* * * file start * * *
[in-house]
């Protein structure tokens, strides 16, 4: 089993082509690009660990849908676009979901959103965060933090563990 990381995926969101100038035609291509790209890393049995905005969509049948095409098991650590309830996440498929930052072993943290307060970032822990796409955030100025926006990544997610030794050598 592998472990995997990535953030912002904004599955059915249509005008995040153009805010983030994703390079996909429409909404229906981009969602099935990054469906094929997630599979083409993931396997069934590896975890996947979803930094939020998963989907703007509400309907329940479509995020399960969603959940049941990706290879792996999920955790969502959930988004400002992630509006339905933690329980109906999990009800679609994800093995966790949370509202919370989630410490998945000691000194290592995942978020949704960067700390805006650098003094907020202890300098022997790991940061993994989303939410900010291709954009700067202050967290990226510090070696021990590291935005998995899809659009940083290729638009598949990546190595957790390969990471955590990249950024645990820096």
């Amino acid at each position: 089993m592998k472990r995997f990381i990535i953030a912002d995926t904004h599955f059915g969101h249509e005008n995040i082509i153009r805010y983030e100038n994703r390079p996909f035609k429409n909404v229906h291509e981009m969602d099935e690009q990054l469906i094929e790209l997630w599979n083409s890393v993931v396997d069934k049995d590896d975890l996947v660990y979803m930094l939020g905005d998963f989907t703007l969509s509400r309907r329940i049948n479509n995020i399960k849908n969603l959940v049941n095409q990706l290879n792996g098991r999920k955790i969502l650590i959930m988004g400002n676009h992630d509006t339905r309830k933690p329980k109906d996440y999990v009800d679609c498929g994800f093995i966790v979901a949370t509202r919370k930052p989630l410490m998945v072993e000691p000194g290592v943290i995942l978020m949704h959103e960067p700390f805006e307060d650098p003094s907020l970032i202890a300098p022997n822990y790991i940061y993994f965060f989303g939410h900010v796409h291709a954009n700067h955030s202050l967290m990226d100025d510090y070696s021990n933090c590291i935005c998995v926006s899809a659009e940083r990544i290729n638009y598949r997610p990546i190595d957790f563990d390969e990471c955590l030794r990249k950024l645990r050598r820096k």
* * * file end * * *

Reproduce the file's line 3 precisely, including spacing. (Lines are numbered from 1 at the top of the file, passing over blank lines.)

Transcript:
């Amino acid at each position: 089993m592998k472990r995997f990381i990535i953030a912002d995926t904004h599955f059915g969101h249509e005008n995040i082509i153009r805010y983030e100038n994703r390079p996909f035609k429409n909404v229906h291509e981009m969602d099935e690009q990054l469906i094929e790209l997630w599979n083409s890393v993931v396997d069934k049995d590896d975890l996947v660990y979803m930094l939020g905005d998963f989907t703007l969509s509400r309907r329940i049948n479509n995020i399960k849908n969603l959940v049941n095409q990706l290879n792996g098991r999920k955790i969502l650590i959930m988004g400002n676009h992630d509006t339905r309830k933690p329980k109906d996440y999990v009800d679609c498929g994800f093995i966790v979901a949370t509202r919370k930052p989630l410490m998945v072993e000691p000194g290592v943290i995942l978020m949704h959103e960067p700390f805006e307060d650098p003094s907020l970032i202890a300098p022997n822990y790991i940061y993994f965060f989303g939410h900010v796409h291709a954009n700067h955030s202050l967290m990226d100025d510090y070696s021990n933090c590291i935005c998995v926006s899809a659009e940083r990544i290729n638009y598949r997610p990546i190595d957790f563990d390969e990471c955590l030794r990249k950024l645990r050598r820096k």